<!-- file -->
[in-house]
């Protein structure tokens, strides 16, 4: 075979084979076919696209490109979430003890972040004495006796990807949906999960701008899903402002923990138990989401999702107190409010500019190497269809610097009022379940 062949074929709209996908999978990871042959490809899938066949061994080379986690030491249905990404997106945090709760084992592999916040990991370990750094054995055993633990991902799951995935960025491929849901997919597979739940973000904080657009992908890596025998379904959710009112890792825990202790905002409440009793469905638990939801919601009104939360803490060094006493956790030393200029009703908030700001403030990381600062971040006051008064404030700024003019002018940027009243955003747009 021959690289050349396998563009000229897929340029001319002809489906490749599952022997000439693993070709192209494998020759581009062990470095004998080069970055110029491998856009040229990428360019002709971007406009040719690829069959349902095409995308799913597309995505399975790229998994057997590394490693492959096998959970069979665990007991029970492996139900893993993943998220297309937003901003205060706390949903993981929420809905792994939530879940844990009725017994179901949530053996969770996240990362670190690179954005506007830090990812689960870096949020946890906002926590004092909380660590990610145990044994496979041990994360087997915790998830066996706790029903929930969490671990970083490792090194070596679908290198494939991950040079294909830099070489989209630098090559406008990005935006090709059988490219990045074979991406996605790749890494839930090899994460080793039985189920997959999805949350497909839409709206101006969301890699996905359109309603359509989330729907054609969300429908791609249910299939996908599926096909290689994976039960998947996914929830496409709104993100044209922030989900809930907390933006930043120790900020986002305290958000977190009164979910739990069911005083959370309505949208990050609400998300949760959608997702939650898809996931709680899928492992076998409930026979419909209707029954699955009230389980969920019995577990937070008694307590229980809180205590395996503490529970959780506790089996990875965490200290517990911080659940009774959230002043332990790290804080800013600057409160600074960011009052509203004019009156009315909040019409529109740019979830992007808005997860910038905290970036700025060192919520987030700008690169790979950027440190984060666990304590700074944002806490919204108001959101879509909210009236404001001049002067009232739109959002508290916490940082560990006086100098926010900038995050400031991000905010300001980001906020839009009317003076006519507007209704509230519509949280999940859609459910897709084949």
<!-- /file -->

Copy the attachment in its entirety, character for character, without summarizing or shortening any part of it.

[in-house]
């Protein structure tokens, strides 16, 4: 075979084979076919696209490109979430003890972040004495006796990807949906999960701008899903402002923990138990989401999702107190409010500019190497269809610097009022379940 062949074929709209996908999978990871042959490809899938066949061994080379986690030491249905990404997106945090709760084992592999916040990991370990750094054995055993633990991902799951995935960025491929849901997919597979739940973000904080657009992908890596025998379904959710009112890792825990202790905002409440009793469905638990939801919601009104939360803490060094006493956790030393200029009703908030700001403030990381600062971040006051008064404030700024003019002018940027009243955003747009 021959690289050349396998563009000229897929340029001319002809489906490749599952022997000439693993070709192209494998020759581009062990470095004998080069970055110029491998856009040229990428360019002709971007406009040719690829069959349902095409995308799913597309995505399975790229998994057997590394490693492959096998959970069979665990007991029970492996139900893993993943998220297309937003901003205060706390949903993981929420809905792994939530879940844990009725017994179901949530053996969770996240990362670190690179954005506007830090990812689960870096949020946890906002926590004092909380660590990610145990044994496979041990994360087997915790998830066996706790029903929930969490671990970083490792090194070596679908290198494939991950040079294909830099070489989209630098090559406008990005935006090709059988490219990045074979991406996605790749890494839930090899994460080793039985189920997959999805949350497909839409709206101006969301890699996905359109309603359509989330729907054609969300429908791609249910299939996908599926096909290689994976039960998947996914929830496409709104993100044209922030989900809930907390933006930043120790900020986002305290958000977190009164979910739990069911005083959370309505949208990050609400998300949760959608997702939650898809996931709680899928492992076998409930026979419909209707029954699955009230389980969920019995577990937070008694307590229980809180205590395996503490529970959780506790089996990875965490200290517990911080659940009774959230002043332990790290804080800013600057409160600074960011009052509203004019009156009315909040019409529109740019979830992007808005997860910038905290970036700025060192919520987030700008690169790979950027440190984060666990304590700074944002806490919204108001959101879509909210009236404001001049002067009232739109959002508290916490940082560990006086100098926010900038995050400031991000905010300001980001906020839009009317003076006519507007209704509230519509949280999940859609459910897709084949």